Why these fake WhatsApp emails and texts will catch people out
Fraudsters are sending out messages claiming to be from WhatsApp in order to steal banking and personal information. Here is why they might catch people out.
- WhatsApp stopped charging users in 2016.
- Emails and text messages claim that your subscription has expired.
Long term users of WhatsApp will remember paying a 0.99p annual fee to use the messaging service. In 2016, this was scrapped by Facebook who took over running of the company after buying it for £11.4bn.
That means since 2016, the service has been free for every user.
Whilst late adopters of the service might look at the email below and simply brush it off, long term users will remember paying and could quite easily think the app has gone back to its subscription model and get caught out.
The emails claim your “subscription will be ending soon” and are after your banking information. We have been getting an increasing number of reports about them over the past couple of days.
ActionFraud is the UK’s national fraud and cyber crime reporting centre.
We provide a central point of contact for information about fraud and cyber crime.
The easiest way to report fraud and cyber crime is by using our online reporting tool.Report
Latest News from
Advice for Uber customers and drivers24/11/2017 16:10:00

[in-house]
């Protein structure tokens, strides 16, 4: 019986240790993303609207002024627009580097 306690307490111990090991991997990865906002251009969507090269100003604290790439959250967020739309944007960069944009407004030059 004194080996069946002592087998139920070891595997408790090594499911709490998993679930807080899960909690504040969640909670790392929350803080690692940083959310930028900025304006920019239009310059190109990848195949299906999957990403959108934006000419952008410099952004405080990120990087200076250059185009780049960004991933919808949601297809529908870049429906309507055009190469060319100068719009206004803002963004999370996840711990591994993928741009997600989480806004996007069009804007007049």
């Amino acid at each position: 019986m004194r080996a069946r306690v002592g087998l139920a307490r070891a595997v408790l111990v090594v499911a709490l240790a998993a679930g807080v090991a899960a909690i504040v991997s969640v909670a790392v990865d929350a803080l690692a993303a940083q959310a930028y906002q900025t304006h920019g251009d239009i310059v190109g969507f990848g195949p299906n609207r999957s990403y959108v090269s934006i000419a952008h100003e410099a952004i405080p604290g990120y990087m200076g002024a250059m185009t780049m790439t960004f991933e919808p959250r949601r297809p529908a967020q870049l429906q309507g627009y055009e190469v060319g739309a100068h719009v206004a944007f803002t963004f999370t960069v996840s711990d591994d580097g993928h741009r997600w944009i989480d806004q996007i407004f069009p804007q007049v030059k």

The National Cyber Security Centre (NCSC) has issued advice to customers and drivers after a breach was reported to them.
It's the thought that counts: Buyers urged to think as Christmas shopping fraud reports rise24/11/2017 10:15:00
This Christmas the City of London Police, who run Action Fraud, and supported by police forces across the country, are launching a campaign to help prevent people from becoming victims of shopping and auction fraud, as well as other types of fraud which people fall victim to during the seasonal period
Fake RSPCA websites advertising premium rate numbers09/11/2017 12:10:00
The Royal Society for the Prevention of Cruelty to Animals (RSPCA) is warning the public about rogue websites advertising fake premium rate numbers for their cruelty line.
Cold calls from bogus bailiffs02/11/2017 15:10:00
There has been an increase in cold calls to the public from bogus bailiffs requesting payments for a “phantom” debt.